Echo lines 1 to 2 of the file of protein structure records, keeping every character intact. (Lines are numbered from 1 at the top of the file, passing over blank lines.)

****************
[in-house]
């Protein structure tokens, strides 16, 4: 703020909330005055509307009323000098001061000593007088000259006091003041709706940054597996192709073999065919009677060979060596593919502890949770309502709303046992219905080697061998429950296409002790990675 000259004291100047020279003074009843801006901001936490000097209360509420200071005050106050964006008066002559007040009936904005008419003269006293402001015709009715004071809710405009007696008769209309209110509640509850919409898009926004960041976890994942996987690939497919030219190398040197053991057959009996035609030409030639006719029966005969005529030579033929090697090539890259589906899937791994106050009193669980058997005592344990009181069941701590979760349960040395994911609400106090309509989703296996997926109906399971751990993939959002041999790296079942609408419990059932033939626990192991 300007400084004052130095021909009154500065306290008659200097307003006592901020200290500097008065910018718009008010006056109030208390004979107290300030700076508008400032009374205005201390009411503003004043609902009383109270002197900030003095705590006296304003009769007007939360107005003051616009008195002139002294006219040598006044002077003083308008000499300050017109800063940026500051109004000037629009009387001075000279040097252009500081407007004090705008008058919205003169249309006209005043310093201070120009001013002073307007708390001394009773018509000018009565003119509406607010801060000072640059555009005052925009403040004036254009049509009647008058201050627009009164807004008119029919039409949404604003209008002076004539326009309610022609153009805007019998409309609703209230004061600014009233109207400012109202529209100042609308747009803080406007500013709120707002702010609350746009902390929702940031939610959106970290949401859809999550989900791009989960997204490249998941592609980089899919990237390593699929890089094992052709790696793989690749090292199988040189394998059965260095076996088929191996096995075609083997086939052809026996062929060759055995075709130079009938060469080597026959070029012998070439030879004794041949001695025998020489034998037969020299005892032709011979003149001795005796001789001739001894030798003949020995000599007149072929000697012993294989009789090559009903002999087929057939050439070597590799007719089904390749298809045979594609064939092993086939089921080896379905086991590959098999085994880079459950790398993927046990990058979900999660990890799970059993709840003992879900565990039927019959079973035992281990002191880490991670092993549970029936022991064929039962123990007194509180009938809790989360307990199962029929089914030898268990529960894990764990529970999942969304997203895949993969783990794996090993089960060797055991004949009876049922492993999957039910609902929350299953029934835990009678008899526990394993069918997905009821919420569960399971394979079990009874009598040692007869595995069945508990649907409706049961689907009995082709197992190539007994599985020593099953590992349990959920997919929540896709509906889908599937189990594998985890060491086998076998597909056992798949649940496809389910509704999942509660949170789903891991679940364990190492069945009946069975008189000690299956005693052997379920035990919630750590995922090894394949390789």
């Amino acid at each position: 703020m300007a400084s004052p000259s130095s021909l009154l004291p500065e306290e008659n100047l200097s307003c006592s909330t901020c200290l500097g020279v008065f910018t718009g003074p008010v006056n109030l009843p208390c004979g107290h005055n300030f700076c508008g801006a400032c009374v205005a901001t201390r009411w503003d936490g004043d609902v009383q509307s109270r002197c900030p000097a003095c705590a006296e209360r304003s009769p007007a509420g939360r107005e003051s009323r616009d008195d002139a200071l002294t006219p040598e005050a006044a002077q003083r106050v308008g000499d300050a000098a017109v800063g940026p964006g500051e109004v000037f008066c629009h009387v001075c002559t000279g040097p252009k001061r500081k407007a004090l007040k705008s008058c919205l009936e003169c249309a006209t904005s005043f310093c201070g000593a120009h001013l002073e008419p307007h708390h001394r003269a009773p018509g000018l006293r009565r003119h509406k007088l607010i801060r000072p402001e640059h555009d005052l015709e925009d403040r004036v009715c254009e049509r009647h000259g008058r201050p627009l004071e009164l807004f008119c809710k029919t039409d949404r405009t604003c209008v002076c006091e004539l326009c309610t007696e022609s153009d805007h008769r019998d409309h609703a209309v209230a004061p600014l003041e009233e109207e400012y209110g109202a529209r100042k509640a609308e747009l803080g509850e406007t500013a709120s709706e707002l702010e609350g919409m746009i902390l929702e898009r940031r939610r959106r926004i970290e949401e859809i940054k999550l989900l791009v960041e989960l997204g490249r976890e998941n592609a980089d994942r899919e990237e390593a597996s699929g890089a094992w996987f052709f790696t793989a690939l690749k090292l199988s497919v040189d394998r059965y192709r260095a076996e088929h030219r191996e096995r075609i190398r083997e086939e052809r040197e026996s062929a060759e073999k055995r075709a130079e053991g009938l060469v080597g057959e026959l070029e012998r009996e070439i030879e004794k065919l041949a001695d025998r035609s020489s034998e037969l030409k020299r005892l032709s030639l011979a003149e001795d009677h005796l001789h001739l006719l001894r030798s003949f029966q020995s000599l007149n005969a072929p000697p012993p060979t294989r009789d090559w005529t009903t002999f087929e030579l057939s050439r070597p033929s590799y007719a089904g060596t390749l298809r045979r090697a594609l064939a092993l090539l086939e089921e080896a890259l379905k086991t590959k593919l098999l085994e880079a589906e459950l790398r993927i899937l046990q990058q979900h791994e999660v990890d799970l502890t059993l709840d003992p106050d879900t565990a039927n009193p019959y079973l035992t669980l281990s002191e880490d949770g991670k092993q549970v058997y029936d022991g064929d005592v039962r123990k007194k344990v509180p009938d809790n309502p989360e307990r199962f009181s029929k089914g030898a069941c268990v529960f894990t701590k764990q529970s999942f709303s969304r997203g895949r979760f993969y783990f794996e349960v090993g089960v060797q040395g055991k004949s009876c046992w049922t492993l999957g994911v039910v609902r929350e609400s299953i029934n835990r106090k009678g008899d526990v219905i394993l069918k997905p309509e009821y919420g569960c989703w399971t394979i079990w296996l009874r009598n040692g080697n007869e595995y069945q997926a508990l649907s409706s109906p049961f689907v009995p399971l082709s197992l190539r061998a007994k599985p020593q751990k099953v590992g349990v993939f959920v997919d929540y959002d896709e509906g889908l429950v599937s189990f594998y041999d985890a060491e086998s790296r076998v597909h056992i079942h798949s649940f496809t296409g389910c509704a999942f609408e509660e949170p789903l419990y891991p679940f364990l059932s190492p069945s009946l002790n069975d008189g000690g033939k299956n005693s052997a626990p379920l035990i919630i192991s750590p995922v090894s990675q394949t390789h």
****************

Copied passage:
[in-house]
């Protein structure tokens, strides 16, 4: 703020909330005055509307009323000098001061000593007088000259006091003041709706940054597996192709073999065919009677060979060596593919502890949770309502709303046992219905080697061998429950296409002790990675 000259004291100047020279003074009843801006901001936490000097209360509420200071005050106050964006008066002559007040009936904005008419003269006293402001015709009715004071809710405009007696008769209309209110509640509850919409898009926004960041976890994942996987690939497919030219190398040197053991057959009996035609030409030639006719029966005969005529030579033929090697090539890259589906899937791994106050009193669980058997005592344990009181069941701590979760349960040395994911609400106090309509989703296996997926109906399971751990993939959002041999790296079942609408419990059932033939626990192991 300007400084004052130095021909009154500065306290008659200097307003006592901020200290500097008065910018718009008010006056109030208390004979107290300030700076508008400032009374205005201390009411503003004043609902009383109270002197900030003095705590006296304003009769007007939360107005003051616009008195002139002294006219040598006044002077003083308008000499300050017109800063940026500051109004000037629009009387001075000279040097252009500081407007004090705008008058919205003169249309006209005043310093201070120009001013002073307007708390001394009773018509000018009565003119509406607010801060000072640059555009005052925009403040004036254009049509009647008058201050627009009164807004008119029919039409949404604003209008002076004539326009309610022609153009805007019998409309609703209230004061600014009233109207400012109202529209100042609308747009803080406007500013709120707002702010609350746009902390929702940031939610959106970290949401859809999550989900791009989960997204490249998941592609980089899919990237390593699929890089094992052709790696793989690749090292199988040189394998059965260095076996088929191996096995075609083997086939052809026996062929060759055995075709130079009938060469080597026959070029012998070439030879004794041949001695025998020489034998037969020299005892032709011979003149001795005796001789001739001894030798003949020995000599007149072929000697012993294989009789090559009903002999087929057939050439070597590799007719089904390749298809045979594609064939092993086939089921080896379905086991590959098999085994880079459950790398993927046990990058979900999660990890799970059993709840003992879900565990039927019959079973035992281990002191880490991670092993549970029936022991064929039962123990007194509180009938809790989360307990199962029929089914030898268990529960894990764990529970999942969304997203895949993969783990794996090993089960060797055991004949009876049922492993999957039910609902929350299953029934835990009678008899526990394993069918997905009821919420569960399971394979079990009874009598040692007869595995069945508990649907409706049961689907009995082709197992190539007994599985020593099953590992349990959920997919929540896709509906889908599937189990594998985890060491086998076998597909056992798949649940496809389910509704999942509660949170789903891991679940364990190492069945009946069975008189000690299956005693052997379920035990919630750590995922090894394949390789």